Besides being Halloween, this Monday night is also the beginning of the new Jewish month of Cheshvan, known as Mar Cheshvan (“bitter Cheshvan”) because of its lack of holidays. What an ironic juxtaposition of holidays – one is associated with sweet candy, the other is associated with bitterness. I for one will be honoring both by handing trick-or-treaters fresh cuts of bitter herb.
For many of us, our Jewish identity centers on the holidays. So before we hibernate from being Jewish like little Jew bears (Jew Bear-ymore… possible Halloween costume?), emerging two months later for the next Jewish holiday of Channukah, I’d like to challenge this holiday-based connection that many of us have.
To be clear, I love Jewish holidays. They help us mark the passage of time in our own lives, they push us to reflect on certain ideas and values, and they bind us to our people’s history. Even for those who don’t believe in the history or connect to the message, Jewish holidays are still great opportunities to gather with friends and family.
But that can be hard to do when all of these holidays are not in sync with the American calendar. (The Jewish calendar is both lunar and solar, which is why Jewish holidays fall on different dates in the Gregorian calendar each year.) If you’re from outside the DMV area, it’s much easier to travel to family on American holidays like July 4th, Thanksgiving and Christmas than it is to take off a random day or two in the middle of the week for Rosh Hashana or Passover. And without a group of friends who live nearby and are also interested in celebrating, the holidays could be isolating and lonely.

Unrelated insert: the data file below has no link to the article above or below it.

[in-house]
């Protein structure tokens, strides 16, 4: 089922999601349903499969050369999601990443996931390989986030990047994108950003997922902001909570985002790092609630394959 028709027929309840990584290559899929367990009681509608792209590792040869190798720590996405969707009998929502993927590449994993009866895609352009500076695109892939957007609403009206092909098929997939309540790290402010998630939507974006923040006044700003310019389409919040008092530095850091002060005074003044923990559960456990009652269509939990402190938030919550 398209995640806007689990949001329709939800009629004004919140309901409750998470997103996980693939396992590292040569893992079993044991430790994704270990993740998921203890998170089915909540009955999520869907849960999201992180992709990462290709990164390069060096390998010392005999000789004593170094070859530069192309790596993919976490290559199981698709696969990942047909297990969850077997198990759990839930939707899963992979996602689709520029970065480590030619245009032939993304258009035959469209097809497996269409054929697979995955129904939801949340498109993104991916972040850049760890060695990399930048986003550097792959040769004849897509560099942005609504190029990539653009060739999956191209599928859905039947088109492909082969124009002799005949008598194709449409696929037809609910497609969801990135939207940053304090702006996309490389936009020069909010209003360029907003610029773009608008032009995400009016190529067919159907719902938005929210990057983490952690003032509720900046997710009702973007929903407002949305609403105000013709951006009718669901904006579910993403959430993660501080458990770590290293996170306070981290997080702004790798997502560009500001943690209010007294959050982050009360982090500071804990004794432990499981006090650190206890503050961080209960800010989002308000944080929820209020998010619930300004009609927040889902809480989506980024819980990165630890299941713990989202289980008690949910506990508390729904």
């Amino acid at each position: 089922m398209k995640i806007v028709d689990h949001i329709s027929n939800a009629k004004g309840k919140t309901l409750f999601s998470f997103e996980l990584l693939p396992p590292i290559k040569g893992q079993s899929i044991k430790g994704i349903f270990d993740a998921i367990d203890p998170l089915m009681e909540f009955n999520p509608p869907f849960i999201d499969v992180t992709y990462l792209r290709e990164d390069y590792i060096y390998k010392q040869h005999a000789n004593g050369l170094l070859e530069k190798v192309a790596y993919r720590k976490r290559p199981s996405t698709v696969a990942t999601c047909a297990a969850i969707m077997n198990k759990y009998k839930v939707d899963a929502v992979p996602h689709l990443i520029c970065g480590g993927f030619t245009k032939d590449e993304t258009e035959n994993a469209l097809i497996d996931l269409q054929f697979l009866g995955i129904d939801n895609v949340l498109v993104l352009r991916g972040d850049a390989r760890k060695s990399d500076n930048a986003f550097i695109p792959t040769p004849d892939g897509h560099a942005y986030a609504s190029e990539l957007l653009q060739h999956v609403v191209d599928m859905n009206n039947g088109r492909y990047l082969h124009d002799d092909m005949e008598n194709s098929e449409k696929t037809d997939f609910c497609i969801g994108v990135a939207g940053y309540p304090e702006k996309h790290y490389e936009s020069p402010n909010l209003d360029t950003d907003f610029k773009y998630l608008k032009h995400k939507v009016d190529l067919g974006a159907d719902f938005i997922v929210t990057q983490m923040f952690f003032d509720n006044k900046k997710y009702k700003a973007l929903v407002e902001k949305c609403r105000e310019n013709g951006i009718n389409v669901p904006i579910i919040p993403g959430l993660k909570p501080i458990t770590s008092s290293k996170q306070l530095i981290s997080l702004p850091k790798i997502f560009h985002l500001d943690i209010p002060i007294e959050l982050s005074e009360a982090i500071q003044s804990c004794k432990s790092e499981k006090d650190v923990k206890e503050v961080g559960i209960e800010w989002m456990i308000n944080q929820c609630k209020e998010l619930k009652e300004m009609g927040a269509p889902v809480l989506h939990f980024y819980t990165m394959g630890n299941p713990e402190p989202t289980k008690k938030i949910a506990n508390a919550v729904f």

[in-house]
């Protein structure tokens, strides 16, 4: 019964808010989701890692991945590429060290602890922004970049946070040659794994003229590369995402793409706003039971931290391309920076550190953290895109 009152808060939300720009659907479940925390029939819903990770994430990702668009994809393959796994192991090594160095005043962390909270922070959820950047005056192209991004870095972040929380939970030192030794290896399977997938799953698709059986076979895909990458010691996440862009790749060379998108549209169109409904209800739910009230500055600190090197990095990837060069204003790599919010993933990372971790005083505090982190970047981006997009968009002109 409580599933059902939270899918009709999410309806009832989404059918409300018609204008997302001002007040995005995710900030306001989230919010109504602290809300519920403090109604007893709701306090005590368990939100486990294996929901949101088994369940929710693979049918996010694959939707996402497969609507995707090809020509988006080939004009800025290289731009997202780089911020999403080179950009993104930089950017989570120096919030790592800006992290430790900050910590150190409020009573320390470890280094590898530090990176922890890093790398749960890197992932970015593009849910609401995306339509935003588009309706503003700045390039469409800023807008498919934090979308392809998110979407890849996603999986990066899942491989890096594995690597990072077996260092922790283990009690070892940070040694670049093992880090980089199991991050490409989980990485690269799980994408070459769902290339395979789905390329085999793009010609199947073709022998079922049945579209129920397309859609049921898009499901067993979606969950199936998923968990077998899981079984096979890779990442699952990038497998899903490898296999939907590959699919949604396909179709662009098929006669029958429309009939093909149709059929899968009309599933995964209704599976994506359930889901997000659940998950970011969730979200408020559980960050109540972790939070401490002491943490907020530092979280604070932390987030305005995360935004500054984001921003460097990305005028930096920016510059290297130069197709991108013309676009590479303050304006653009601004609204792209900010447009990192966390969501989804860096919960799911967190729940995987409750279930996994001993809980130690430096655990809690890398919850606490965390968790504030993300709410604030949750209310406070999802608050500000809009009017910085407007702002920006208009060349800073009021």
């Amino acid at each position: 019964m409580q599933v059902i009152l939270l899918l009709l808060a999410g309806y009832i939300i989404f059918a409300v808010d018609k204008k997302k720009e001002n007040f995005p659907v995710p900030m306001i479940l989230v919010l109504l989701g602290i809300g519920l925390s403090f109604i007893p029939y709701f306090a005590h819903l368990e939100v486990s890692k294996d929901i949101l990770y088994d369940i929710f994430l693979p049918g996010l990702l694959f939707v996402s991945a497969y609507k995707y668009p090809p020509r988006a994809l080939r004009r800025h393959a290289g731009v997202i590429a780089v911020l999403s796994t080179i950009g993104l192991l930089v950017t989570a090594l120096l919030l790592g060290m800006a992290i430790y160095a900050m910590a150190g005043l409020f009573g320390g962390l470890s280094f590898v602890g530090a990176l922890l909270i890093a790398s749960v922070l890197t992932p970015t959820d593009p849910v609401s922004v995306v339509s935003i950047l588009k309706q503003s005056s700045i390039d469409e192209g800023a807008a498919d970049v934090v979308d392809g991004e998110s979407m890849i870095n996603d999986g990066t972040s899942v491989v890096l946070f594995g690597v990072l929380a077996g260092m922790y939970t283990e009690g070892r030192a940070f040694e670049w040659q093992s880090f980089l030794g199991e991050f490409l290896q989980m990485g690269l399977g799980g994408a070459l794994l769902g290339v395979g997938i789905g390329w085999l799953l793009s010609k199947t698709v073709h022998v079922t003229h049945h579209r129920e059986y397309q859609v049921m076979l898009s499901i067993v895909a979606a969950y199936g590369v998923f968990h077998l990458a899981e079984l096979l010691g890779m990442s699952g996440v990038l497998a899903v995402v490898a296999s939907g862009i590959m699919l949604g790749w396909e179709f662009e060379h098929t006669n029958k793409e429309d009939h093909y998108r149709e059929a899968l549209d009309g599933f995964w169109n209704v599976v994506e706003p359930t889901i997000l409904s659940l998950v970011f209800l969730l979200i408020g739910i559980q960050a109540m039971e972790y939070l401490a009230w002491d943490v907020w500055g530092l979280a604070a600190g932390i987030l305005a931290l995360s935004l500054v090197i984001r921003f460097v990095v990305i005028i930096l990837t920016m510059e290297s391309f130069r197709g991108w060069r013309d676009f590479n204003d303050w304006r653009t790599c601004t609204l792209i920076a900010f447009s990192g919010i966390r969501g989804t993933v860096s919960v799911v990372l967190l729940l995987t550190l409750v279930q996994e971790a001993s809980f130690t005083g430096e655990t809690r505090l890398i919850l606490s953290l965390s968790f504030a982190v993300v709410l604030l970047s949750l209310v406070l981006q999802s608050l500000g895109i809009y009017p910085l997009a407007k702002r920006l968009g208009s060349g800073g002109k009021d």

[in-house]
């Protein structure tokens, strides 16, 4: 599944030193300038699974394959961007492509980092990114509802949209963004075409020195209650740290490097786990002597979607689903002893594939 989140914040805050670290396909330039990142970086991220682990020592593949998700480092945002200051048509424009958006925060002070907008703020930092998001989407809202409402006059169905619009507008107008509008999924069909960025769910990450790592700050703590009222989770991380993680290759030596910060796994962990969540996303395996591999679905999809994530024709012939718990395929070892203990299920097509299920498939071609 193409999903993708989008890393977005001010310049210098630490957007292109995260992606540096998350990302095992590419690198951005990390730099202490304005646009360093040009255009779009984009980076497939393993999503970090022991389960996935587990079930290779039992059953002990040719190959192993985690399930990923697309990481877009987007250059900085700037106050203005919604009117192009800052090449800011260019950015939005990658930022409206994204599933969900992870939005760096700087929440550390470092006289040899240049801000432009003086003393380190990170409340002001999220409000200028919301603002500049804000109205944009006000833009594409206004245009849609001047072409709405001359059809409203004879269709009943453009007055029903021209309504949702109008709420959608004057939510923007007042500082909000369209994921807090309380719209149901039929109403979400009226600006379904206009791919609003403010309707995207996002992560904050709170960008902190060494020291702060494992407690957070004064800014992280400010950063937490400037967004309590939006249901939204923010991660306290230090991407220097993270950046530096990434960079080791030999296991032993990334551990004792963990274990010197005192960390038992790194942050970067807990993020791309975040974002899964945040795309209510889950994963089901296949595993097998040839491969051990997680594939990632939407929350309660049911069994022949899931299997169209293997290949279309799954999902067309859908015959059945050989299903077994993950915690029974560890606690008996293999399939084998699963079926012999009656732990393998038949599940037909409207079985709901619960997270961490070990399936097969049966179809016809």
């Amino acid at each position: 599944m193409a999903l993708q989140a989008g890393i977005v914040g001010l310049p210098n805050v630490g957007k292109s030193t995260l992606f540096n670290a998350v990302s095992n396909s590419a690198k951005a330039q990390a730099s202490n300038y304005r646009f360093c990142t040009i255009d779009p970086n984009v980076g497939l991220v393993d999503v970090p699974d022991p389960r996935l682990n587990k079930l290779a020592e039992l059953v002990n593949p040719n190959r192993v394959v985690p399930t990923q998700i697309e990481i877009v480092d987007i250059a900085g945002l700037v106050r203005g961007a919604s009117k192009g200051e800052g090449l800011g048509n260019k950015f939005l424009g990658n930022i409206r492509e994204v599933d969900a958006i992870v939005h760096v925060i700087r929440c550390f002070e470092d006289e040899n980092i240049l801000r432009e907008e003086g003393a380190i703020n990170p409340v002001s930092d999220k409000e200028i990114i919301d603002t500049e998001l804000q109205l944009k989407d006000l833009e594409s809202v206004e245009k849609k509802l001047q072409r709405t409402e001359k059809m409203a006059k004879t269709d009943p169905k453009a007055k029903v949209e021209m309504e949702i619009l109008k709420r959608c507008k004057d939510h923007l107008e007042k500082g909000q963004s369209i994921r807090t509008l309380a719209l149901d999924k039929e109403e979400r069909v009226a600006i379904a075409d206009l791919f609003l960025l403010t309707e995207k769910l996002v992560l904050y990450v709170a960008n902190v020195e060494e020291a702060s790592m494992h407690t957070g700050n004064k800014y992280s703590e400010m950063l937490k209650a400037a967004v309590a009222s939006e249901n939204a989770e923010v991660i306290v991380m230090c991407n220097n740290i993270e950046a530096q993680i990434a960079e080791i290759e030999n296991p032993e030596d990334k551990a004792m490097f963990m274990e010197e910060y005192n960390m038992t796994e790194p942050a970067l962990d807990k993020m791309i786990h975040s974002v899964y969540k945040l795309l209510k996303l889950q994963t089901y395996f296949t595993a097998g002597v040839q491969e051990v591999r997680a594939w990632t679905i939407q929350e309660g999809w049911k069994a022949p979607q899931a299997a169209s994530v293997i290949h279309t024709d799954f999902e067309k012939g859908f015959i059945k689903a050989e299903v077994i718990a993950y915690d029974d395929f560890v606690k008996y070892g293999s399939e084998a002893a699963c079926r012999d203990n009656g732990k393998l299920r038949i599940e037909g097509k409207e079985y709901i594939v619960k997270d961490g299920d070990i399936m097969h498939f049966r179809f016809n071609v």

The issue with connecting to our Judaism only on holidays goes beyond the practical challenges. It also limits Judaism to certain days during the year, allowing us to compartmentalize it in our life – to put it in a box like our menorah and seder plate, to be taken out only a few times a year. Holidays alone are not enough to build community, maintain a spiritual connection or sustain personal growth; they are infrequent and meant as a supplement to Jewish life. Tapping into Judaism only around the holidays also limits Judaism to certain historical/agricultural events and the particular values and ideas associated with them. There is no Jewish holiday for charity, sex, or gratitude… yet our tradition is far from silent on these topics.
In Judaism we welcome each major holiday with a blessing over wine (except, of course, on Yom Kippur). There’s an interesting debate in the Talmud about what to sanctify first – the wine itself, or the special day. Hillel the Elder says we bless the wine first because it is more common. To me, this answer reveals something deep about being Jewish. Yes, holidays are great, but they are by nature a break from our routine. Judaism is, at its core, meant to be lived in the day-to-day, guiding us through and occasionally elevating the mundane. Perhaps Mar Cheshvan, with no holidays in sight, is the perfect opportunity to think about what that could look like. What Jewish value, idea or practice informs, or could inform, your daily life?
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